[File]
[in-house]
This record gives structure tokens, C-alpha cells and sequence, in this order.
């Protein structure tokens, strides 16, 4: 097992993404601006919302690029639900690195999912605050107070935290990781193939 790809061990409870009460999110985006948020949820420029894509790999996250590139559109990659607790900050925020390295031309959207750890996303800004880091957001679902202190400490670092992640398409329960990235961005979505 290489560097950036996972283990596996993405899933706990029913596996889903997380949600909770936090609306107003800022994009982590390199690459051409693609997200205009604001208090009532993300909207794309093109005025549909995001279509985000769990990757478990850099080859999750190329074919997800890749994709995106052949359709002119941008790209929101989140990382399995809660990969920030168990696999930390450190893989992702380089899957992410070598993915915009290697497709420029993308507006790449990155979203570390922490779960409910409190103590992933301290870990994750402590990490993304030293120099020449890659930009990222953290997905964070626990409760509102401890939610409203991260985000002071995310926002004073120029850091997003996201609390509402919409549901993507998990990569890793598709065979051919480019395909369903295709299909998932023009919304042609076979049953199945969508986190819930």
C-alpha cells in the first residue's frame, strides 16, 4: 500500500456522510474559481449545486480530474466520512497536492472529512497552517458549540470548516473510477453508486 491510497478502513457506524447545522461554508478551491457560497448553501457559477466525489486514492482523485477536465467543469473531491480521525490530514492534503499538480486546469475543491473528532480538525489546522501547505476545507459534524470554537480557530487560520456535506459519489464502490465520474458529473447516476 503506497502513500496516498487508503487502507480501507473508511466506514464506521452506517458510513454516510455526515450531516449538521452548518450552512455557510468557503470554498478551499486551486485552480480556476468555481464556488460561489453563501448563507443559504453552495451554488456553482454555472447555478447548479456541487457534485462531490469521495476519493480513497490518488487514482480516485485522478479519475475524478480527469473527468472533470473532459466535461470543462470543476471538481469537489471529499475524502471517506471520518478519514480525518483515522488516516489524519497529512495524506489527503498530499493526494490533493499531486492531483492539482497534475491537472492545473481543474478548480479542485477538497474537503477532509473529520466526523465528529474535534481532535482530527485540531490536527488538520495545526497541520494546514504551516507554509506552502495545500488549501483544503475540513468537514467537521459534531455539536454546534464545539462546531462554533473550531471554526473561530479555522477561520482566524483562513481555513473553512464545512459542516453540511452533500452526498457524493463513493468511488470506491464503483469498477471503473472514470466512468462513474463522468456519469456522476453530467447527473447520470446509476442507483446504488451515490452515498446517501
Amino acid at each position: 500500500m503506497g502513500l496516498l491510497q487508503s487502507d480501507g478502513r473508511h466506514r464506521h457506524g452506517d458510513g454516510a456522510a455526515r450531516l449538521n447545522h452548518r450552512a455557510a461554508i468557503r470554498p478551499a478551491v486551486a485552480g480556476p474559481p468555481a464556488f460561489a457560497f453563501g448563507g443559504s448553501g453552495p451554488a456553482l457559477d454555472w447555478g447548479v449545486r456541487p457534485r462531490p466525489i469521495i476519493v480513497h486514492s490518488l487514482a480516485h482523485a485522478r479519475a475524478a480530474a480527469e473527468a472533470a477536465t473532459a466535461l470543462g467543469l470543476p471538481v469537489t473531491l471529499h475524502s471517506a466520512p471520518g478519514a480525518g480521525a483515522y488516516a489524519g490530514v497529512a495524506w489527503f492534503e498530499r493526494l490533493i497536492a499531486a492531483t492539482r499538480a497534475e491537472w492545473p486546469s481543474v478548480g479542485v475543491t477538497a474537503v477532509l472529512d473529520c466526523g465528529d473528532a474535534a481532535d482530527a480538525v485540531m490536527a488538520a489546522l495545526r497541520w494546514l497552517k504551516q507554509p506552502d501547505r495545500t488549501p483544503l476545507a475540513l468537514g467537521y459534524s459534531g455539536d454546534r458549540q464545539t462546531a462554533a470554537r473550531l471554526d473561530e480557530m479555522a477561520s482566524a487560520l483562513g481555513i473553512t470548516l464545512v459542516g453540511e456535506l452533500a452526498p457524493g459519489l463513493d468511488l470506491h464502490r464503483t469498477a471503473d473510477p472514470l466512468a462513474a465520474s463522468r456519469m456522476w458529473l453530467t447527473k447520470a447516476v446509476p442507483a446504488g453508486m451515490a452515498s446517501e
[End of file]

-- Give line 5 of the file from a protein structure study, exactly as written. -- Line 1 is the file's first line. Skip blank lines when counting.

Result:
Amino acid at each position: 500500500m503506497g502513500l496516498l491510497q487508503s487502507d480501507g478502513r473508511h466506514r464506521h457506524g452506517d458510513g454516510a456522510a455526515r450531516l449538521n447545522h452548518r450552512a455557510a461554508i468557503r470554498p478551499a478551491v486551486a485552480g480556476p474559481p468555481a464556488f460561489a457560497f453563501g448563507g443559504s448553501g453552495p451554488a456553482l457559477d454555472w447555478g447548479v449545486r456541487p457534485r462531490p466525489i469521495i476519493v480513497h486514492s490518488l487514482a480516485h482523485a485522478r479519475a475524478a480530474a480527469e473527468a472533470a477536465t473532459a466535461l470543462g467543469l470543476p471538481v469537489t473531491l471529499h475524502s471517506a466520512p471520518g478519514a480525518g480521525a483515522y488516516a489524519g490530514v497529512a495524506w489527503f492534503e498530499r493526494l490533493i497536492a499531486a492531483t492539482r499538480a497534475e491537472w492545473p486546469s481543474v478548480g479542485v475543491t477538497a474537503v477532509l472529512d473529520c466526523g465528529d473528532a474535534a481532535d482530527a480538525v485540531m490536527a488538520a489546522l495545526r497541520w494546514l497552517k504551516q507554509p506552502d501547505r495545500t488549501p483544503l476545507a475540513l468537514g467537521y459534524s459534531g455539536d454546534r458549540q464545539t462546531a462554533a470554537r473550531l471554526d473561530e480557530m479555522a477561520s482566524a487560520l483562513g481555513i473553512t470548516l464545512v459542516g453540511e456535506l452533500a452526498p457524493g459519489l463513493d468511488l470506491h464502490r464503483t469498477a471503473d473510477p472514470l466512468a462513474a465520474s463522468r456519469m456522476w458529473l453530467t447527473k447520470a447516476v446509476p442507483a446504488g453508486m451515490a452515498s446517501e